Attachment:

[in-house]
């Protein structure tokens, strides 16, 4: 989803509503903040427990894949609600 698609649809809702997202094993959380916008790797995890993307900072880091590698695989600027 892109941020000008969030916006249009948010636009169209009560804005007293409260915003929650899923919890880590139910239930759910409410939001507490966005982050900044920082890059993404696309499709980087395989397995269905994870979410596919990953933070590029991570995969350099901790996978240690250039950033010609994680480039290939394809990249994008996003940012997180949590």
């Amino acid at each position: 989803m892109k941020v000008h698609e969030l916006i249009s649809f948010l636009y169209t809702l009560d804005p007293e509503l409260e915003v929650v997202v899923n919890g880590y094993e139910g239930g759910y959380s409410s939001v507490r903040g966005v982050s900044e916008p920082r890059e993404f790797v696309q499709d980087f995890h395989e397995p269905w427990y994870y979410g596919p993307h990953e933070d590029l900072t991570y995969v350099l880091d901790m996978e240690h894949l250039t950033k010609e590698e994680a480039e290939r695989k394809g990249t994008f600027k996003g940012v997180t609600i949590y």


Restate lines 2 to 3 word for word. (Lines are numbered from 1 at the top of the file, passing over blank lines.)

């Protein structure tokens, strides 16, 4: 989803509503903040427990894949609600 698609649809809702997202094993959380916008790797995890993307900072880091590698695989600027 892109941020000008969030916006249009948010636009169209009560804005007293409260915003929650899923919890880590139910239930759910409410939001507490966005982050900044920082890059993404696309499709980087395989397995269905994870979410596919990953933070590029991570995969350099901790996978240690250039950033010609994680480039290939394809990249994008996003940012997180949590």
């Amino acid at each position: 989803m892109k941020v000008h698609e969030l916006i249009s649809f948010l636009y169209t809702l009560d804005p007293e509503l409260e915003v929650v997202v899923n919890g880590y094993e139910g239930g759910y959380s409410s939001v507490r903040g966005v982050s900044e916008p920082r890059e993404f790797v696309q499709d980087f995890h395989e397995p269905w427990y994870y979410g596919p993307h990953e933070d590029l900072t991570y995969v350099l880091d901790m996978e240690h894949l250039t950033k010609e590698e994680a480039e290939r695989k394809g990249t994008f600027k996003g940012v997180t609600i949590y």